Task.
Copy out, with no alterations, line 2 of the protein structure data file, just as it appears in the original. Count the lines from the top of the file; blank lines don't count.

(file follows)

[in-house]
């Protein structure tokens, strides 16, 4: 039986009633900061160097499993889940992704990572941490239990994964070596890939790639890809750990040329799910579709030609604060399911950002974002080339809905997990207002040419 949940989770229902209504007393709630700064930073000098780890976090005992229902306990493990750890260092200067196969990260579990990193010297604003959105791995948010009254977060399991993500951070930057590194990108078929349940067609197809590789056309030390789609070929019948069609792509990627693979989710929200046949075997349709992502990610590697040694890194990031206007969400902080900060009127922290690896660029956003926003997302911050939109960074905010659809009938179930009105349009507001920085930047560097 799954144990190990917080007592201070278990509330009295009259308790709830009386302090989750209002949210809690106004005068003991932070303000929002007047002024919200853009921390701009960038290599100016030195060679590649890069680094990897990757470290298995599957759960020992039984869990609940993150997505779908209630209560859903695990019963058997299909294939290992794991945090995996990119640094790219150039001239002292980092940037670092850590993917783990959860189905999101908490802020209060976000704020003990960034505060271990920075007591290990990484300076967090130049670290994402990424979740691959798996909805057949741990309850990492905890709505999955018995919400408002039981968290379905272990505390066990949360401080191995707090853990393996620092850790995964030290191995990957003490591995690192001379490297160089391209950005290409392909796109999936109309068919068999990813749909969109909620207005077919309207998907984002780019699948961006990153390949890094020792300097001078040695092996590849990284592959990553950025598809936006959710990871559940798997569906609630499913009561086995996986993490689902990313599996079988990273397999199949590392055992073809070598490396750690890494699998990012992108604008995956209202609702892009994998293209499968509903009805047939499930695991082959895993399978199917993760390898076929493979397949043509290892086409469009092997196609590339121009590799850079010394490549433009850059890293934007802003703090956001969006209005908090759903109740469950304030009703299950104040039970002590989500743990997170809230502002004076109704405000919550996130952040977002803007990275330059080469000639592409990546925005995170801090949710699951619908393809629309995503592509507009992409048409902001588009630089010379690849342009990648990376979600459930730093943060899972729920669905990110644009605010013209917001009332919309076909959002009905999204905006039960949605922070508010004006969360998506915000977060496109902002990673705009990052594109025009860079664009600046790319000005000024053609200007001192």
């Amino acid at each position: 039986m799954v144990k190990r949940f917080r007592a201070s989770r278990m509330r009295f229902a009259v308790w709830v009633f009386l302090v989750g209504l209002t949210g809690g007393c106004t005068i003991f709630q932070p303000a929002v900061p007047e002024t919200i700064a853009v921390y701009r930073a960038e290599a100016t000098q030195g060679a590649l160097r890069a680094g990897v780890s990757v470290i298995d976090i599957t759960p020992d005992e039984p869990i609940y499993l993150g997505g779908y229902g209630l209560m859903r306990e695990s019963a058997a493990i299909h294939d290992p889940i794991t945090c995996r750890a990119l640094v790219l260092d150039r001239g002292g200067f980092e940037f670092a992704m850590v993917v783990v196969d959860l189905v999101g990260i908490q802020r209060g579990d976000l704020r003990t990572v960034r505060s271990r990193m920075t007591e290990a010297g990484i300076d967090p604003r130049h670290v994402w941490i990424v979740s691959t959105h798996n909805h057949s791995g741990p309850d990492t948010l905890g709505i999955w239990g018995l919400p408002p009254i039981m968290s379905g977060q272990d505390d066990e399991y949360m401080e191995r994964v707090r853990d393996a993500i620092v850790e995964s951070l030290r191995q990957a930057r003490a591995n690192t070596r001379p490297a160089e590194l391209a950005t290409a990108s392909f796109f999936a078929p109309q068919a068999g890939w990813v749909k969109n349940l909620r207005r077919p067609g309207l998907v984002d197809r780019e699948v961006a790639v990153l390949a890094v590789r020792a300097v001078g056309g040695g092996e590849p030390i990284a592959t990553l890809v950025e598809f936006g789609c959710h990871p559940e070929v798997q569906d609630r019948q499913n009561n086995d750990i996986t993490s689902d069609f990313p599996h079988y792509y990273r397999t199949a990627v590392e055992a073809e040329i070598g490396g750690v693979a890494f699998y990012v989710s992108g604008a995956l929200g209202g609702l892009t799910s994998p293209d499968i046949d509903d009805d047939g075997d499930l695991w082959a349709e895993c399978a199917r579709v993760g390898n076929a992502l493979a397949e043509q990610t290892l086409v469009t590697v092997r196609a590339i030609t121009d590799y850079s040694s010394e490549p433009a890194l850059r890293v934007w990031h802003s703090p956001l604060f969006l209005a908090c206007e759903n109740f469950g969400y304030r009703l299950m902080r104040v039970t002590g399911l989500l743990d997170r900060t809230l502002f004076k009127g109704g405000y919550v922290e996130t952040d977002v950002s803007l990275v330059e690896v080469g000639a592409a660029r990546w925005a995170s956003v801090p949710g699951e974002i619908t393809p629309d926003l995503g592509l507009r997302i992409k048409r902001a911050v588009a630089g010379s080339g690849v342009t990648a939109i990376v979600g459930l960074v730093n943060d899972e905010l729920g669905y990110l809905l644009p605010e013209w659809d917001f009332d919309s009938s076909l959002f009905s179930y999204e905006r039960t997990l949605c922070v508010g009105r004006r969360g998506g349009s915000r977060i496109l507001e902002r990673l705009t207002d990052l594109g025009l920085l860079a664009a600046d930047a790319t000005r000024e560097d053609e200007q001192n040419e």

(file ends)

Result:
């Protein structure tokens, strides 16, 4: 039986009633900061160097499993889940992704990572941490239990994964070596890939790639890809750990040329799910579709030609604060399911950002974002080339809905997990207002040419 949940989770229902209504007393709630700064930073000098780890976090005992229902306990493990750890260092200067196969990260579990990193010297604003959105791995948010009254977060399991993500951070930057590194990108078929349940067609197809590789056309030390789609070929019948069609792509990627693979989710929200046949075997349709992502990610590697040694890194990031206007969400902080900060009127922290690896660029956003926003997302911050939109960074905010659809009938179930009105349009507001920085930047560097 799954144990190990917080007592201070278990509330009295009259308790709830009386302090989750209002949210809690106004005068003991932070303000929002007047002024919200853009921390701009960038290599100016030195060679590649890069680094990897990757470290298995599957759960020992039984869990609940993150997505779908209630209560859903695990019963058997299909294939290992794991945090995996990119640094790219150039001239002292980092940037670092850590993917783990959860189905999101908490802020209060976000704020003990960034505060271990920075007591290990990484300076967090130049670290994402990424979740691959798996909805057949741990309850990492905890709505999955018995919400408002039981968290379905272990505390066990949360401080191995707090853990393996620092850790995964030290191995990957003490591995690192001379490297160089391209950005290409392909796109999936109309068919068999990813749909969109909620207005077919309207998907984002780019699948961006990153390949890094020792300097001078040695092996590849990284592959990553950025598809936006959710990871559940798997569906609630499913009561086995996986993490689902990313599996079988990273397999199949590392055992073809070598490396750690890494699998990012992108604008995956209202609702892009994998293209499968509903009805047939499930695991082959895993399978199917993760390898076929493979397949043509290892086409469009092997196609590339121009590799850079010394490549433009850059890293934007802003703090956001969006209005908090759903109740469950304030009703299950104040039970002590989500743990997170809230502002004076109704405000919550996130952040977002803007990275330059080469000639592409990546925005995170801090949710699951619908393809629309995503592509507009992409048409902001588009630089010379690849342009990648990376979600459930730093943060899972729920669905990110644009605010013209917001009332919309076909959002009905999204905006039960949605922070508010004006969360998506915000977060496109902002990673705009990052594109025009860079664009600046790319000005000024053609200007001192």